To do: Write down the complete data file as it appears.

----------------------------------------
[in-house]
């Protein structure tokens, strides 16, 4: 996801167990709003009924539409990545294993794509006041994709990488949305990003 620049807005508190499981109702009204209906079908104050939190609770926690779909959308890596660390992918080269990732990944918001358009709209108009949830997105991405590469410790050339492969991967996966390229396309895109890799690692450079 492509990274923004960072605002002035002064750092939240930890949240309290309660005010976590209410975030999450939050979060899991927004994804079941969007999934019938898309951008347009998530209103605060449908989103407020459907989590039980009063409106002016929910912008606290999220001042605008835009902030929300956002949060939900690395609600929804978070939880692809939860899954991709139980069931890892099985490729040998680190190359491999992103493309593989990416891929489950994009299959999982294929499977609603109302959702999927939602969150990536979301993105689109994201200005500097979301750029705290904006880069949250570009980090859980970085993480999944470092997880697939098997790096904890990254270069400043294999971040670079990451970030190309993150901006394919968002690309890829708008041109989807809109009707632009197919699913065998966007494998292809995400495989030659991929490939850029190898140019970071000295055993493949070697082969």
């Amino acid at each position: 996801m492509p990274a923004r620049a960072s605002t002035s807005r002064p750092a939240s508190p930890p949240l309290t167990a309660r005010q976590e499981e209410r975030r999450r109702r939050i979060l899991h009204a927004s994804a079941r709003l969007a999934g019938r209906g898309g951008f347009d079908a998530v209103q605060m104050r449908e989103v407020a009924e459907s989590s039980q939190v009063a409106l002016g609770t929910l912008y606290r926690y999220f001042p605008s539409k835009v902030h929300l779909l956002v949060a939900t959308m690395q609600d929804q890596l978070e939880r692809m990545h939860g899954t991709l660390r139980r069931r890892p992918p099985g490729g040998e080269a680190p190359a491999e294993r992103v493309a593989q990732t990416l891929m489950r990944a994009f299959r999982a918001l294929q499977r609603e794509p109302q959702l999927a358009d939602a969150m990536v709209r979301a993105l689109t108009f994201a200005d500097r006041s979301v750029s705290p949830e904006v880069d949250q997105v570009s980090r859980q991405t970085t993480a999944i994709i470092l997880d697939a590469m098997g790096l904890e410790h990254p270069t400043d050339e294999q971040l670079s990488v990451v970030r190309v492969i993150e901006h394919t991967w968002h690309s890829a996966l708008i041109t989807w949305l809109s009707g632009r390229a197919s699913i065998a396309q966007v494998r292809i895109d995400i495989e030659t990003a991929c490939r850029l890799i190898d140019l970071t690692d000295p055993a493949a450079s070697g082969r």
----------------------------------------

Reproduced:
[in-house]
């Protein structure tokens, strides 16, 4: 996801167990709003009924539409990545294993794509006041994709990488949305990003 620049807005508190499981109702009204209906079908104050939190609770926690779909959308890596660390992918080269990732990944918001358009709209108009949830997105991405590469410790050339492969991967996966390229396309895109890799690692450079 492509990274923004960072605002002035002064750092939240930890949240309290309660005010976590209410975030999450939050979060899991927004994804079941969007999934019938898309951008347009998530209103605060449908989103407020459907989590039980009063409106002016929910912008606290999220001042605008835009902030929300956002949060939900690395609600929804978070939880692809939860899954991709139980069931890892099985490729040998680190190359491999992103493309593989990416891929489950994009299959999982294929499977609603109302959702999927939602969150990536979301993105689109994201200005500097979301750029705290904006880069949250570009980090859980970085993480999944470092997880697939098997790096904890990254270069400043294999971040670079990451970030190309993150901006394919968002690309890829708008041109989807809109009707632009197919699913065998966007494998292809995400495989030659991929490939850029190898140019970071000295055993493949070697082969």
């Amino acid at each position: 996801m492509p990274a923004r620049a960072s605002t002035s807005r002064p750092a939240s508190p930890p949240l309290t167990a309660r005010q976590e499981e209410r975030r999450r109702r939050i979060l899991h009204a927004s994804a079941r709003l969007a999934g019938r209906g898309g951008f347009d079908a998530v209103q605060m104050r449908e989103v407020a009924e459907s989590s039980q939190v009063a409106l002016g609770t929910l912008y606290r926690y999220f001042p605008s539409k835009v902030h929300l779909l956002v949060a939900t959308m690395q609600d929804q890596l978070e939880r692809m990545h939860g899954t991709l660390r139980r069931r890892p992918p099985g490729g040998e080269a680190p190359a491999e294993r992103v493309a593989q990732t990416l891929m489950r990944a994009f299959r999982a918001l294929q499977r609603e794509p109302q959702l999927a358009d939602a969150m990536v709209r979301a993105l689109t108009f994201a200005d500097r006041s979301v750029s705290p949830e904006v880069d949250q997105v570009s980090r859980q991405t970085t993480a999944i994709i470092l997880d697939a590469m098997g790096l904890e410790h990254p270069t400043d050339e294999q971040l670079s990488v990451v970030r190309v492969i993150e901006h394919t991967w968002h690309s890829a996966l708008i041109t989807w949305l809109s009707g632009r390229a197919s699913i065998a396309q966007v494998r292809i895109d995400i495989e030659t990003a991929c490939r850029l890799i190898d140019l970071t690692d000295p055993a493949a450079s070697g082969r």